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Glenn Nichols, city manager of Benson, Ariz. says two men came to the city last year "talking about building a facility to hold women and children that were illegals." Laura Sullivan/NPR hide caption
itoggle caption Laura Sullivan/NPR
Last year, two men showed up in Benson, Ariz. a small desert town 60 miles from the Mexico border, offering a deal.
Glenn Nichols, the Benson city manager, remembers the pitch.
"The gentleman that's the main thrust of this thing has a huge turquoise ring on his finger," Nichols said. "He's a great big huge guy and I equated him to a car salesman."
What he was selling was a prison for women and children who were illegal immigrants.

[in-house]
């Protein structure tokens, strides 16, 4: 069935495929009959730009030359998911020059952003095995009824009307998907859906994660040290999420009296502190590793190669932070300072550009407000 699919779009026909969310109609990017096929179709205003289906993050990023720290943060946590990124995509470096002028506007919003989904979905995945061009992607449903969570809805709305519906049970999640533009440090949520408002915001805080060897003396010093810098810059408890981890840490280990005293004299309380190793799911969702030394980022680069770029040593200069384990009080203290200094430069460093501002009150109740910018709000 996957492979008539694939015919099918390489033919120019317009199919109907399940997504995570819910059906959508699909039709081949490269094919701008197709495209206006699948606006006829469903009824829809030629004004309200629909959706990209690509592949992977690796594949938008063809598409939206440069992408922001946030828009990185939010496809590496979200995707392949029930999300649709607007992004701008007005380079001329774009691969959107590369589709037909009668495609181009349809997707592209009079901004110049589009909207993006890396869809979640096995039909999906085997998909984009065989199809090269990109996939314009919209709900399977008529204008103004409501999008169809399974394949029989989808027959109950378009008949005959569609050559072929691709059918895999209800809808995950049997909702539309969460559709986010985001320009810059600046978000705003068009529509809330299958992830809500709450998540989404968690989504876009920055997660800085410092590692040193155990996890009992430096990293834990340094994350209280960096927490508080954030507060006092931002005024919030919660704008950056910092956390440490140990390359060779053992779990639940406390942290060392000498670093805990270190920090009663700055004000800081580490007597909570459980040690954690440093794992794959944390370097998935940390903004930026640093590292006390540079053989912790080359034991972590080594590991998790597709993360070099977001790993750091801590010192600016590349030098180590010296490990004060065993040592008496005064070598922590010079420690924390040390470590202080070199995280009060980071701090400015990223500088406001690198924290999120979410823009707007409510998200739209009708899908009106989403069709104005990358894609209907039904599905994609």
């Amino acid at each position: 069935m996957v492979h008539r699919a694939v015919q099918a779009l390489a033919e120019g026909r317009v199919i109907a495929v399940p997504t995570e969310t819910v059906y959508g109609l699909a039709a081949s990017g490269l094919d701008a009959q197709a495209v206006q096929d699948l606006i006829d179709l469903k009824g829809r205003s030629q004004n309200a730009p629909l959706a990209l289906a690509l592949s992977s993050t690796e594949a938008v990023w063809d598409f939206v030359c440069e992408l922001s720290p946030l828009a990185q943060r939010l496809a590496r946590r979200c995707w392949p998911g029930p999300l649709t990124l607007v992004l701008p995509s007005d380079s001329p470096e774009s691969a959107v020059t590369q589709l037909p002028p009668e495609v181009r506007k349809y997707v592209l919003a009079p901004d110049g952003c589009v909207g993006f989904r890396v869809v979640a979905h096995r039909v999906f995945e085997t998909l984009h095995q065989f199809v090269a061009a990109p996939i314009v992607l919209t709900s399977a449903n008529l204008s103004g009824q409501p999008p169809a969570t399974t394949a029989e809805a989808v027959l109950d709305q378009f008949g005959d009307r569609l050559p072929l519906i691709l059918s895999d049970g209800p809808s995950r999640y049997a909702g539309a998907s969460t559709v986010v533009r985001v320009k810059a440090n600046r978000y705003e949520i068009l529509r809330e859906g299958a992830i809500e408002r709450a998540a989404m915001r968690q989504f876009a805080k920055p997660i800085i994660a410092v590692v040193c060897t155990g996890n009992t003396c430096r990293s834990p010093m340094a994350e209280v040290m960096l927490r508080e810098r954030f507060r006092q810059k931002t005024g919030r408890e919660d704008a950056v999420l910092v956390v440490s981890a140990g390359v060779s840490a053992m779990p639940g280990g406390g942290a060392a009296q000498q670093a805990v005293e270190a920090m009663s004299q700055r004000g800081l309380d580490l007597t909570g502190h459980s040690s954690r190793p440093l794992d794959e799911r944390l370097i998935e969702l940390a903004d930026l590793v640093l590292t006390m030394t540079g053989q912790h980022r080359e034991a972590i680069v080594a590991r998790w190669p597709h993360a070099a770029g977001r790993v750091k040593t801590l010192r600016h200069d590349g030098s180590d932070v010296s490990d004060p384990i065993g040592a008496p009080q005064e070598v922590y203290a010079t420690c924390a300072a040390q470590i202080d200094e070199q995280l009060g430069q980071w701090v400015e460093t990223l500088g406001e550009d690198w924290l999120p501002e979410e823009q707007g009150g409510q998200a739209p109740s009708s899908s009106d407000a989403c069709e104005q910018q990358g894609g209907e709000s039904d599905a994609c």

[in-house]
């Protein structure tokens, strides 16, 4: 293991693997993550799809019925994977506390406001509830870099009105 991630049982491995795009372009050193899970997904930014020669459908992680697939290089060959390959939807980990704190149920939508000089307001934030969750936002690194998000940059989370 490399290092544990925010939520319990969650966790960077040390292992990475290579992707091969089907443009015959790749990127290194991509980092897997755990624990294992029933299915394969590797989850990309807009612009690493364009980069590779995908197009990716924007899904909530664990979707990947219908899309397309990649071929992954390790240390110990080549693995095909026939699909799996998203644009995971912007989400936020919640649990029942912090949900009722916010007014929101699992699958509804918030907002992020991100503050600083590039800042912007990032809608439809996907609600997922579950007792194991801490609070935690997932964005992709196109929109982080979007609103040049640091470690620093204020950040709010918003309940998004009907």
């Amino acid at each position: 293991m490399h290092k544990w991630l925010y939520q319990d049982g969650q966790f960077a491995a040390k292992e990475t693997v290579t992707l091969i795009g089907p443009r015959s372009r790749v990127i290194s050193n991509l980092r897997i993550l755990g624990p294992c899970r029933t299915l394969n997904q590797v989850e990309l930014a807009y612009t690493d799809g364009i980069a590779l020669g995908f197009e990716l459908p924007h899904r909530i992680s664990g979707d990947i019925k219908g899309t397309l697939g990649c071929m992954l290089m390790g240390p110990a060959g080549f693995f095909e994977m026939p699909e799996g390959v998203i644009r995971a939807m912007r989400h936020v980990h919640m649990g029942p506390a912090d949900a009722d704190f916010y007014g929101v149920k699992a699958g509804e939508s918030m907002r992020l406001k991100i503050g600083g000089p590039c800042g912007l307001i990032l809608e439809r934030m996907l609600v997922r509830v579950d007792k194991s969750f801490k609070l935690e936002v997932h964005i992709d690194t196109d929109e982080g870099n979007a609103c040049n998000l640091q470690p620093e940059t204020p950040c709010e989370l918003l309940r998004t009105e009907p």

"They talk [about] how positive this was going
to be for the community," Nichols said, "the amount of money that we would realize from each prisoner on a daily rate."
But Nichols wasn't buying. He asked them how would they possibly keep a prison full for years — decades even — with illegal immigrants?
"They talked like they didn't have any doubt they could fill it," Nichols said.
That's because prison companies like this one had a plan — a new business model to lock up illegal immigrants. And the plan became Arizona's immigration law.
Behind-The-Scenes Effort To Draft, Pass The Law
The law is being challenged in the courts. But if it's upheld, it requires police to lock up anyone they stop who cannot show proof they entered the country legally.
Read Part 2 Of This ReportSource: www.npr.org